Job complexes and remuneration thought


I’m quite new to the theory of parecon.  I have been reading quite a bit, and I have an obvious inquisition.  There is one thought that always comes to my mind regarding remuneration and job complex.  It may sound obvious, which I think the answer is rightfully so; to just accept your job complex because that is what you want to do.  But for the matter of my first blog, I’ve always wondered about remuneration for a profession or job that requires a lot of skills and learning versus one that does not.  An example would be that of an engineer.  Engineering requires plenty of education and learning to design correctly.  Under parecon, would an engineer get allocated the same as any other job complex if both effort and sacrifice was identical?  Under parecon, would it be right to assume people would ‘want’ to be an engineer, solely because its what they want to do, even though it requires plenty more effort and sacrifice to learn to be an engineer and also to produce as one while getting the same rewards and payment for a job complex that just requires common sense (considering time and effort was equal)?  In other words, I am wondering if being an engineer, since it requires a lot more effort to learn and do as a job/profession, would get rewarded or allocated more versus a simple job/profession if time and effort was identical?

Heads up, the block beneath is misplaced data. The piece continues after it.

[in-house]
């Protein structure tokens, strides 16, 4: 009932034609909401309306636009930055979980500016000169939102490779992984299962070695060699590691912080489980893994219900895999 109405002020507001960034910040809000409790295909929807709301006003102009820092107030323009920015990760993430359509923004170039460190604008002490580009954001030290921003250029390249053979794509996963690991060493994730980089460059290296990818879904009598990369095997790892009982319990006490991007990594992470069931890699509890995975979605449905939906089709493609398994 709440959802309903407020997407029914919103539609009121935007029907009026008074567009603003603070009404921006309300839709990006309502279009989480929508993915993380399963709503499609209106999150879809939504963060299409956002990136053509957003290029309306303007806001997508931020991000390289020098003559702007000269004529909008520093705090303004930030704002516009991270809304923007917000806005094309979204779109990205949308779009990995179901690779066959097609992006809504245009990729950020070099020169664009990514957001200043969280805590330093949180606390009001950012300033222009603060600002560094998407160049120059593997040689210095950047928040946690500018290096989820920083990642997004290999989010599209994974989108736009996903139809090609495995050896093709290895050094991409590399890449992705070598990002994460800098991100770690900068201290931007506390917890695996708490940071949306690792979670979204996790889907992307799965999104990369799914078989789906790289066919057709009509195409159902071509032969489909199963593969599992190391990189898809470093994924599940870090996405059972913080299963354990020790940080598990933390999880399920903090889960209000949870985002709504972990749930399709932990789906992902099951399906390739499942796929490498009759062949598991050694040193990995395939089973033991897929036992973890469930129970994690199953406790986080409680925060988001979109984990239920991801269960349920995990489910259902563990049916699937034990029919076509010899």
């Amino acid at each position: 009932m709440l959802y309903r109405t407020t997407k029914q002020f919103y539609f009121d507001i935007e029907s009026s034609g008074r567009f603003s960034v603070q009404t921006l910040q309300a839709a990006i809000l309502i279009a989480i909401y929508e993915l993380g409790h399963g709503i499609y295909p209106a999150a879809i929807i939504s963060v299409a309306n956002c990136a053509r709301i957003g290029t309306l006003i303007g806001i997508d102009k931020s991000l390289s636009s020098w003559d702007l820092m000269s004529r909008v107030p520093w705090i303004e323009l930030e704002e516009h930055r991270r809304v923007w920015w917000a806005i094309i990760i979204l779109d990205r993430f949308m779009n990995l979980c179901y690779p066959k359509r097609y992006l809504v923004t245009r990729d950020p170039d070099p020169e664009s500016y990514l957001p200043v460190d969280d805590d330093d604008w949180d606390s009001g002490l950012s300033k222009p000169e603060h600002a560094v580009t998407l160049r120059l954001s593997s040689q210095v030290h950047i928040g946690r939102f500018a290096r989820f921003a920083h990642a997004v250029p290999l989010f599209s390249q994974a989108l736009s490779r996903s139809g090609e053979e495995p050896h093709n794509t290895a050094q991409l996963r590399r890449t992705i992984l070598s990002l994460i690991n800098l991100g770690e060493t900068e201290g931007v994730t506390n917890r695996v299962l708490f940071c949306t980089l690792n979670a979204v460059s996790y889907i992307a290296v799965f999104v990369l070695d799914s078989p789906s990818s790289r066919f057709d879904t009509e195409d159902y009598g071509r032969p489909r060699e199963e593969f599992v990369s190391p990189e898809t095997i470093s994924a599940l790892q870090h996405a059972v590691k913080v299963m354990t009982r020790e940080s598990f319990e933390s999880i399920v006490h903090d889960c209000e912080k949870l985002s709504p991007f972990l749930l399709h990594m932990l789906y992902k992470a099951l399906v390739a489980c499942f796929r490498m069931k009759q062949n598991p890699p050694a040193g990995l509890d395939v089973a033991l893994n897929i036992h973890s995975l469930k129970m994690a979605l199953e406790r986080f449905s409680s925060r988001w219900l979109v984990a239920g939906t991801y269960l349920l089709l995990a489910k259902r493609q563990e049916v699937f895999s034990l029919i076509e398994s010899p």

I don’t want to sound like I’m attacking parecon (which I don’t think I am), because it is exactly what the world needs, it’s just a little bit of detailed information I haven’t came across in the articles I have read.  And no, I’m not an engineer, it’s just an example.

RT

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